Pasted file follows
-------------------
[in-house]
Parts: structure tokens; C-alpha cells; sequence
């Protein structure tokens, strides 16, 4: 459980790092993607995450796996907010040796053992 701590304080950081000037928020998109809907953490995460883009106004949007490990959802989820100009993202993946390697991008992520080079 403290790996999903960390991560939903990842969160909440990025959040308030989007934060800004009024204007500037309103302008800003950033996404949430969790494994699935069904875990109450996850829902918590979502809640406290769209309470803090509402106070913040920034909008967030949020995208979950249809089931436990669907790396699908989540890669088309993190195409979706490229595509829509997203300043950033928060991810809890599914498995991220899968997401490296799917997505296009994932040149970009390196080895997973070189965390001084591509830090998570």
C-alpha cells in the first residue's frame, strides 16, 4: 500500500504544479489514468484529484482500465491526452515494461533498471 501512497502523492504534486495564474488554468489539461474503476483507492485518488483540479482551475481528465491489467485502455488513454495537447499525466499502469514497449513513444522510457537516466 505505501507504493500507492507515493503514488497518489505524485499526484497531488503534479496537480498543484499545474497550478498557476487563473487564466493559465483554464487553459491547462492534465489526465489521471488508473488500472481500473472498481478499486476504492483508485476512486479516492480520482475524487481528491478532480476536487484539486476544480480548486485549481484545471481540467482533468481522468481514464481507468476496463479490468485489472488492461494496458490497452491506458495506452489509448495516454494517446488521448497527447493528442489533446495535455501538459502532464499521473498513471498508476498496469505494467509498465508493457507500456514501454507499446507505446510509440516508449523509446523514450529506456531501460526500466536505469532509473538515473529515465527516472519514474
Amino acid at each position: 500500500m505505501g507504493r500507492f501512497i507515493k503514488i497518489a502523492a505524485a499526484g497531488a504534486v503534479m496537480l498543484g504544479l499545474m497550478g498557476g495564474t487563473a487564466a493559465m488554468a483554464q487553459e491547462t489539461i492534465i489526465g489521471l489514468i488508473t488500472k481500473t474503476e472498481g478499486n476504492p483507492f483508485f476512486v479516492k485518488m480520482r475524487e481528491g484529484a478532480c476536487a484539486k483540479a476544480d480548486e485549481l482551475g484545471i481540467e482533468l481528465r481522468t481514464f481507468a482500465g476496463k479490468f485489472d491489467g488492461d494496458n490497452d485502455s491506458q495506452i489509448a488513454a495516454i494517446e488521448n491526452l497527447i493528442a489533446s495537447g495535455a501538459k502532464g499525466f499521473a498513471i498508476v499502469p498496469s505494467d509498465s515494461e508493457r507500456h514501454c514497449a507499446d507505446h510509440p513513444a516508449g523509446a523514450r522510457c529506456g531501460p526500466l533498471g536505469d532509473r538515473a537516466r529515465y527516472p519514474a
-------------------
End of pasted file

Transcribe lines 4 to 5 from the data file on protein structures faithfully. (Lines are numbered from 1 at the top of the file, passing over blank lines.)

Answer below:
C-alpha cells in the first residue's frame, strides 16, 4: 500500500504544479489514468484529484482500465491526452515494461533498471 501512497502523492504534486495564474488554468489539461474503476483507492485518488483540479482551475481528465491489467485502455488513454495537447499525466499502469514497449513513444522510457537516466 505505501507504493500507492507515493503514488497518489505524485499526484497531488503534479496537480498543484499545474497550478498557476487563473487564466493559465483554464487553459491547462492534465489526465489521471488508473488500472481500473472498481478499486476504492483508485476512486479516492480520482475524487481528491478532480476536487484539486476544480480548486485549481484545471481540467482533468481522468481514464481507468476496463479490468485489472488492461494496458490497452491506458495506452489509448495516454494517446488521448497527447493528442489533446495535455501538459502532464499521473498513471498508476498496469505494467509498465508493457507500456514501454507499446507505446510509440516508449523509446523514450529506456531501460526500466536505469532509473538515473529515465527516472519514474
Amino acid at each position: 500500500m505505501g507504493r500507492f501512497i507515493k503514488i497518489a502523492a505524485a499526484g497531488a504534486v503534479m496537480l498543484g504544479l499545474m497550478g498557476g495564474t487563473a487564466a493559465m488554468a483554464q487553459e491547462t489539461i492534465i489526465g489521471l489514468i488508473t488500472k481500473t474503476e472498481g478499486n476504492p483507492f483508485f476512486v479516492k485518488m480520482r475524487e481528491g484529484a478532480c476536487a484539486k483540479a476544480d480548486e485549481l482551475g484545471i481540467e482533468l481528465r481522468t481514464f481507468a482500465g476496463k479490468f485489472d491489467g488492461d494496458n490497452d485502455s491506458q495506452i489509448a488513454a495516454i494517446e488521448n491526452l497527447i493528442a489533446s495537447g495535455a501538459k502532464g499525466f499521473a498513471i498508476v499502469p498496469s505494467d509498465s515494461e508493457r507500456h514501454c514497449a507499446d507505446h510509440p513513444a516508449g523509446a523514450r522510457c529506456g531501460p526500466l533498471g536505469d532509473r538515473a537516466r529515465y527516472p519514474a